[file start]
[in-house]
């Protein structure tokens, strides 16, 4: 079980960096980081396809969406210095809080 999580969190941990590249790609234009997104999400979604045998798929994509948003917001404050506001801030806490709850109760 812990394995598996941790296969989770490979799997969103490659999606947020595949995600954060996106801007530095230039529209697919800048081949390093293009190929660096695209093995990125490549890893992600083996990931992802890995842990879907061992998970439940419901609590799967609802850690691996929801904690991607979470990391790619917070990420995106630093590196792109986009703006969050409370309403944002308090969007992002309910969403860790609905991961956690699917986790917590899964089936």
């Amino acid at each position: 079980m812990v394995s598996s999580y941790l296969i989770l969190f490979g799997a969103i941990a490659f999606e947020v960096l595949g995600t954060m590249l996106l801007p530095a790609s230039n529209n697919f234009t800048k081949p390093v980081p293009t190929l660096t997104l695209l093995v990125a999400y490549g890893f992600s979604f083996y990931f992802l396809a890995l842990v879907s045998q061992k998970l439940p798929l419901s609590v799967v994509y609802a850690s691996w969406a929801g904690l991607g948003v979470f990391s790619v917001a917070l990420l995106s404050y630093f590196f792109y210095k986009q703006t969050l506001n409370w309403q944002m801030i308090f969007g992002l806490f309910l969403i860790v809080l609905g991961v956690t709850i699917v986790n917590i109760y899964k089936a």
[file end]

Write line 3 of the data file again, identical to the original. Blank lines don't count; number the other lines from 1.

């Amino acid at each position: 079980m812990v394995s598996s999580y941790l296969i989770l969190f490979g799997a969103i941990a490659f999606e947020v960096l595949g995600t954060m590249l996106l801007p530095a790609s230039n529209n697919f234009t800048k081949p390093v980081p293009t190929l660096t997104l695209l093995v990125a999400y490549g890893f992600s979604f083996y990931f992802l396809a890995l842990v879907s045998q061992k998970l439940p798929l419901s609590v799967v994509y609802a850690s691996w969406a929801g904690l991607g948003v979470f990391s790619v917001a917070l990420l995106s404050y630093f590196f792109y210095k986009q703006t969050l506001n409370w309403q944002m801030i308090f969007g992002l806490f309910l969403i860790v809080l609905g991961v956690t709850i699917v986790n917590i109760y899964k089936a």